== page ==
Skip to content

Search for a job now

Give your skills a health check

A line of dice spelling out skills

When you write your CV, it can sometimes be difficult to populate that down-near-the-bottom section marked ‘skills’: surely that’s all been covered by the detailed description of your work history that came before it?

Well, yes and no. What many people don’t realise is the sheer number of skills they have that aren’t directly related to their previous jobs, but can still be desirable for a potential employer. Say you worked in a clothes store as a kid: sure, you can fold a mean t-shirt, but did you reliably handle cash? Did you hone your communication skills speaking to customers? Were you trusted to lock up and open the store, and did you ever top the sales charts?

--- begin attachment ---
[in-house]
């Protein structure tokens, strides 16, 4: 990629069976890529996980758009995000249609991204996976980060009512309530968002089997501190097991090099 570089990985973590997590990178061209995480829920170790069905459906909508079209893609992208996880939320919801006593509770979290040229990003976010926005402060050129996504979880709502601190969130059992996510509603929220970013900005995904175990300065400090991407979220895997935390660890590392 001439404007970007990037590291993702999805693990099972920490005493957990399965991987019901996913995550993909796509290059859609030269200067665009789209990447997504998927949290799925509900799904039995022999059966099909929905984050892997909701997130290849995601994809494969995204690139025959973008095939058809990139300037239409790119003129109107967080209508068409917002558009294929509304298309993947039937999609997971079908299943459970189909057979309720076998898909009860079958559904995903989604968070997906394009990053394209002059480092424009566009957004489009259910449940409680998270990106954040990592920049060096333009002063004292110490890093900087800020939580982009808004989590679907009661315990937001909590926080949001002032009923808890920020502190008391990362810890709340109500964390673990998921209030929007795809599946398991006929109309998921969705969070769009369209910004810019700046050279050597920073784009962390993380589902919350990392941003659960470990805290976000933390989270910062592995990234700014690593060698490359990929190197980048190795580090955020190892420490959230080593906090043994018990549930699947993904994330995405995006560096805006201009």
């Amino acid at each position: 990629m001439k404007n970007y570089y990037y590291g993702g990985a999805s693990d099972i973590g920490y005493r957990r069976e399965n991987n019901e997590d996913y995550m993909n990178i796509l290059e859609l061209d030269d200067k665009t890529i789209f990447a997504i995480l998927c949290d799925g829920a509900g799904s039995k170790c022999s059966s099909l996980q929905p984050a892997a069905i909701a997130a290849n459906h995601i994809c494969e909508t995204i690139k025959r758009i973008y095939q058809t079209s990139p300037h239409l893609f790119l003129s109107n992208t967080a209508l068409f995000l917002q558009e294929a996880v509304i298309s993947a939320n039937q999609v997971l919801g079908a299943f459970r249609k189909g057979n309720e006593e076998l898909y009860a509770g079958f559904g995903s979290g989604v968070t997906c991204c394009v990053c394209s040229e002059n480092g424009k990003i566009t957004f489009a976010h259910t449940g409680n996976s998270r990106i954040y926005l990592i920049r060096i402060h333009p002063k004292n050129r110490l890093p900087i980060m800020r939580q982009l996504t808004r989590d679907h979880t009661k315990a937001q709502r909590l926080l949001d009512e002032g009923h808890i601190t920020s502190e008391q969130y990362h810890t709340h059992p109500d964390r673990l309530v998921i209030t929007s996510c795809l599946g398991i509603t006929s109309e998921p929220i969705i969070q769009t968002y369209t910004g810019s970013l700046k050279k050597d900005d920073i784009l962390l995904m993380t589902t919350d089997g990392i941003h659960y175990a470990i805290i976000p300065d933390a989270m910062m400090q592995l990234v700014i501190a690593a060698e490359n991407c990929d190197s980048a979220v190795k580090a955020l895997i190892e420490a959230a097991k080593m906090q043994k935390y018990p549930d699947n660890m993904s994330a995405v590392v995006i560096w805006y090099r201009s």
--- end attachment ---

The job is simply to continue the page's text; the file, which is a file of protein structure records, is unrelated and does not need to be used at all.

All these things employers want to know. But never underestimate what you’re learning from your hobbies and interests. Are you the quizmaster in charge of your pub’s weekly quiz? Then you’ve got experience working to deadlines, a keen memory and you’re not afraid to stand up in front of people and present — plus you know the winner of the 1974 FA Cup final (Liverpool). Do you compete in a weekly swimming club? Then you’re dedicated, punctual and you can hold your breath for a very long time! The latter isn’t a vital component of most jobs, it’s important to truly assess your skills and strengths. It could well lead to a new job role where you get to use those new-found powers.

Try these skill health tools to help you think about what type of career might suit you best:

Fancy boosting your skills? The Skills Toolkit has free, high quality digital and numeracy courses from a range of providers such as Google Digital Garage, Lloyds Bank and Open University.

LinkedIn and Microsoft have put together a number of free courses geared specifically towards finding a job in a challenging market.

The Open University offer free training tools designed to help people find a job, advance their career or grow their business.